Rich philanthropists have the power to fund risky, long-term projects. So why don’t they?by Elizabeth Pisani / October 21, 2009 / Leave a comment
Published in November 2009 issue of Prospect Magazine
Last year, the Bill & Melinda Gates Foundation asked HIV specialists what the charity should do to fight the virus in the developing world. More investment in vaccines, said some; more work on bug-killing microbicides, said others. More clean needles for drug injectors, said I. There was only one creative suggestion: “Treat HIV as if it were Netscape. Crush it like a bug.” Remember Netscape? The successful internet browser was manipulated out of existence as Microsoft skewed market incentives and bundled Internet Explorer with Windows. Could we do the same with HIV?
Maybe. When Thailand started closing brothels that didn’t enforce condom use, infections plummeted. Grants from charities like the Global Fund have bribed governments to do things voters don’t like paying for, such as free clinics for prostitutes.
So is the Gates Foundation rolling out similar programmes globally? Sadly not—it is too risk averse. People who give away their own money don’t need to worry about politically popular causes, or delivering measurable results in the short term. They could spend on the problems which charities can’t rattle collection boxes for, or development agencies won’t touch for fear of alienating voters. But, to do this, donors must want to touch the untouchable, and their staff must dare to propose it.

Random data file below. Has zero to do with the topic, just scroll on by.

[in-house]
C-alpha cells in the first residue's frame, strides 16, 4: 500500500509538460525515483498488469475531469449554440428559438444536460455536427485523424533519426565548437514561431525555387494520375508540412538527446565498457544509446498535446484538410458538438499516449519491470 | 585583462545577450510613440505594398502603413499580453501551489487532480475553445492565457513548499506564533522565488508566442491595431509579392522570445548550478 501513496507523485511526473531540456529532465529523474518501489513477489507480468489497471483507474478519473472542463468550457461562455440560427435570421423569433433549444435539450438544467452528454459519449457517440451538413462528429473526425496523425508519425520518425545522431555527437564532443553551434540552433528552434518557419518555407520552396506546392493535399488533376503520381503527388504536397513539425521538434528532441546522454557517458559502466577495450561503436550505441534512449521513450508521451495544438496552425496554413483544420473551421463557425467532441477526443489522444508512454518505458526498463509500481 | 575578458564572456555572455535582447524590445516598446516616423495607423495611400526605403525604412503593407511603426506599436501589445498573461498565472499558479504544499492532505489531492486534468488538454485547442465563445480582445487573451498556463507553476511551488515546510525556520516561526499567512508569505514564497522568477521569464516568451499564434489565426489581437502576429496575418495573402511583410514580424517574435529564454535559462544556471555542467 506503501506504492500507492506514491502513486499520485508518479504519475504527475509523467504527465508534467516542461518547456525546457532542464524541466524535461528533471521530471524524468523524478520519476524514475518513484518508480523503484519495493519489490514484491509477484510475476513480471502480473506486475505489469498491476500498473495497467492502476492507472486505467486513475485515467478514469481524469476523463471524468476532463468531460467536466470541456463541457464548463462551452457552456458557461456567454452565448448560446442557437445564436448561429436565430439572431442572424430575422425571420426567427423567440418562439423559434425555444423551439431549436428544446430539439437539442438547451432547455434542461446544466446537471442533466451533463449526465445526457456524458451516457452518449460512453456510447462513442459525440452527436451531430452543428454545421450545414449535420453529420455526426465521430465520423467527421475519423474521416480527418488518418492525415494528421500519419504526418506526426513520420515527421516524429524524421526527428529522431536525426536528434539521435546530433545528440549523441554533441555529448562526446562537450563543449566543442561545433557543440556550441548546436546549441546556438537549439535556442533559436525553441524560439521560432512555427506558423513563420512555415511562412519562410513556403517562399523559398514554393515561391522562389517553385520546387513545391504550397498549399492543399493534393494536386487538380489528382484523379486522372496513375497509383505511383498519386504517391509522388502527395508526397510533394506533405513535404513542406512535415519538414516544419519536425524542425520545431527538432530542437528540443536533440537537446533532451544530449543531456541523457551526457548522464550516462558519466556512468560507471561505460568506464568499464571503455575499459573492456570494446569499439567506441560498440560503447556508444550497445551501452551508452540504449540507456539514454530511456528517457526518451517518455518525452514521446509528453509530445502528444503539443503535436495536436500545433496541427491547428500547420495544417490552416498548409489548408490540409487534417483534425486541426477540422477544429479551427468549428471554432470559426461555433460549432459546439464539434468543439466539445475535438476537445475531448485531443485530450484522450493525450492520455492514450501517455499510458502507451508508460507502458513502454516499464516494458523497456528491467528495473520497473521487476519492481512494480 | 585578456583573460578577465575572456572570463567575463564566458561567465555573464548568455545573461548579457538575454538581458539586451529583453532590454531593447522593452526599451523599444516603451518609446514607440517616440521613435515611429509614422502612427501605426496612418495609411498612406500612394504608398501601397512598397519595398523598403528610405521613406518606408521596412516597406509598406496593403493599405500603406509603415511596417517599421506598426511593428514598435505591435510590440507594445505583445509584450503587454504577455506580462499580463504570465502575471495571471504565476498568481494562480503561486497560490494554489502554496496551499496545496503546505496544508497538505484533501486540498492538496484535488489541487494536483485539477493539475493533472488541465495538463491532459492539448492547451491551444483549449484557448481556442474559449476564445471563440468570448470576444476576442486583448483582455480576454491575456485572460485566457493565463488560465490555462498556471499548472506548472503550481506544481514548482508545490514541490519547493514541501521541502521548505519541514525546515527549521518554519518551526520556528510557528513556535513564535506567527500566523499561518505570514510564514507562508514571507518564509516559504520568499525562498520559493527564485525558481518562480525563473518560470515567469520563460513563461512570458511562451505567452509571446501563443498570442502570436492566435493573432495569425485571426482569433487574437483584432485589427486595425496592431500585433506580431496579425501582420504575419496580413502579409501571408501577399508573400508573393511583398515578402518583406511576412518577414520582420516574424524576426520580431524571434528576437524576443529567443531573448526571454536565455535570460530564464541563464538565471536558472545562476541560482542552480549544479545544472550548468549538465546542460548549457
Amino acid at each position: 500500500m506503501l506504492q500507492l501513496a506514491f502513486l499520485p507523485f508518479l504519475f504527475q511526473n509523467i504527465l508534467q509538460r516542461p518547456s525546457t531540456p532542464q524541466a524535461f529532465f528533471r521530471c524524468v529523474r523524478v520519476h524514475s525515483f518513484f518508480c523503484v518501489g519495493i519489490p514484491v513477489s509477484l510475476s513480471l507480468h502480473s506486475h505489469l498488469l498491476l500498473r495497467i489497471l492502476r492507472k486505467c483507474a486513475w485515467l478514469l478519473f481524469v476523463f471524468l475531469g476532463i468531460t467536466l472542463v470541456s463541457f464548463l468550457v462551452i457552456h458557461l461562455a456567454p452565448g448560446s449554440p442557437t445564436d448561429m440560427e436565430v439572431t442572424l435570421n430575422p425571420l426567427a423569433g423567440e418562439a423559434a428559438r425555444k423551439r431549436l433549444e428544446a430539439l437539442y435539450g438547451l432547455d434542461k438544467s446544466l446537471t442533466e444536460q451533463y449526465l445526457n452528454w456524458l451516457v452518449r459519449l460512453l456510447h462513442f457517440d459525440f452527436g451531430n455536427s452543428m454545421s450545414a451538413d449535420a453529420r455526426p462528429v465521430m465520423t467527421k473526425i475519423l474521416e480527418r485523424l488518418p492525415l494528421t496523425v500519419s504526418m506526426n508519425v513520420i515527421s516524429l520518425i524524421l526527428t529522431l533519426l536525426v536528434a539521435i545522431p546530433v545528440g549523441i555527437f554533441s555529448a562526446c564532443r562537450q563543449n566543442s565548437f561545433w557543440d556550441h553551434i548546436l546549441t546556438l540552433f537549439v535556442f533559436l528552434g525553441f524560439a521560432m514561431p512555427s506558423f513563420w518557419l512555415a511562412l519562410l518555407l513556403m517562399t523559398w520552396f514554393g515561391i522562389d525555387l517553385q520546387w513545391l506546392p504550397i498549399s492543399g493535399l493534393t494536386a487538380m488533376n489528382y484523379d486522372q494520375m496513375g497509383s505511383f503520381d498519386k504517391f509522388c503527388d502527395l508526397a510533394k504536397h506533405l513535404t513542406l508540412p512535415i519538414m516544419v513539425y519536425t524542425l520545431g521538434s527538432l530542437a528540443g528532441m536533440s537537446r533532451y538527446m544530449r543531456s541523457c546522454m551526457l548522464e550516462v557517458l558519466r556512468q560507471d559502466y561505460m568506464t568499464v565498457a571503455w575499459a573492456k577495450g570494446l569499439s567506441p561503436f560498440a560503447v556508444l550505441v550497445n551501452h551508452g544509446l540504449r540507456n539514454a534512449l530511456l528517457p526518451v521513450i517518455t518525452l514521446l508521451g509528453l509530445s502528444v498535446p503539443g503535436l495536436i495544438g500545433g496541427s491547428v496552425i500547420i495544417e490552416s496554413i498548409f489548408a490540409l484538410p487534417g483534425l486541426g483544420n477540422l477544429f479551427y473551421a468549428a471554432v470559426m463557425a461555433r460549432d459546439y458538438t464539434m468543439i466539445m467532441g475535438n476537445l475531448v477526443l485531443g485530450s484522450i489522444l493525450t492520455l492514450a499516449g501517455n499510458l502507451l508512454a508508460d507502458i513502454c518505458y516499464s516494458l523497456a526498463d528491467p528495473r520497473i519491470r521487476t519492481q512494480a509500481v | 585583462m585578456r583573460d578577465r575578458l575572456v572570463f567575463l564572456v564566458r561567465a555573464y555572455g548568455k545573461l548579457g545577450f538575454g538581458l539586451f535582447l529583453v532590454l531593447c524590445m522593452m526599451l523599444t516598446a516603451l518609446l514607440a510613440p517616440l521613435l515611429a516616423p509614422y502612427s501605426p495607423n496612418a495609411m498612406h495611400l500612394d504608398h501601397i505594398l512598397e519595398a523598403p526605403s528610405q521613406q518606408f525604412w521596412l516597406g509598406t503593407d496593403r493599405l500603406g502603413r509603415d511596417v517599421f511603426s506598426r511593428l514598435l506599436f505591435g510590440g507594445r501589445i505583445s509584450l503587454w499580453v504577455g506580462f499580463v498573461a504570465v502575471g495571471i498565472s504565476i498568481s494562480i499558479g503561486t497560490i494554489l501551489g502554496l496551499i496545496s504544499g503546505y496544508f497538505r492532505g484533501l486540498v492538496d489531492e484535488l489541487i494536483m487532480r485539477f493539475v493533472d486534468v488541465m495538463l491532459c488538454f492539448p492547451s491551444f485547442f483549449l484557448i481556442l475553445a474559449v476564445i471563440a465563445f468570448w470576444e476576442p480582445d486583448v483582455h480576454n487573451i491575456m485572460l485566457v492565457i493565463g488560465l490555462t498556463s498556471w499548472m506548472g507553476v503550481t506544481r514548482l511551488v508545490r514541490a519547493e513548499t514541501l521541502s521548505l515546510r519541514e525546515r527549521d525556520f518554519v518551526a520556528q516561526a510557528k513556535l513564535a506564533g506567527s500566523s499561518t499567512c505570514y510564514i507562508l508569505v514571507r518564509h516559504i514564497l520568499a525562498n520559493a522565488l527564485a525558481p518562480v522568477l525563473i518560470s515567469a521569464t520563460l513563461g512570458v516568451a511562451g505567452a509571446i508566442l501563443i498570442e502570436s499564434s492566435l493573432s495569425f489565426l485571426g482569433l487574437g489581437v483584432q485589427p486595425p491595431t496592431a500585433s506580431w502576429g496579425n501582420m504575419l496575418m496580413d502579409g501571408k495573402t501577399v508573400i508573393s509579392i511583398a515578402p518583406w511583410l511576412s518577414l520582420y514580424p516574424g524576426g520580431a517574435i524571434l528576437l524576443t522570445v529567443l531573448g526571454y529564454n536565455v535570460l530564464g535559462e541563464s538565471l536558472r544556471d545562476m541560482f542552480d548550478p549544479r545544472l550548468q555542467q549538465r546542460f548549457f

And that’s rare. As one foundation worker told me recently, “A lot of staff sit around anticipating what the Dear Leader will want.”
Few philanthropists can compete with Bill and Melinda Gates for sheer generosity. The market hiccup wiped $7bn off their foundation’s assets but that still leaves $30bn to play with. This year they expect to dole out $3.5bn in grants, more than the World Health Organisation’s annual budget. However, it’s the growth of smaller-scale charities, with individuals as the main source of income, that is most notable. According to the consultancy New Philanthropy Capital, 180 charities of this ki…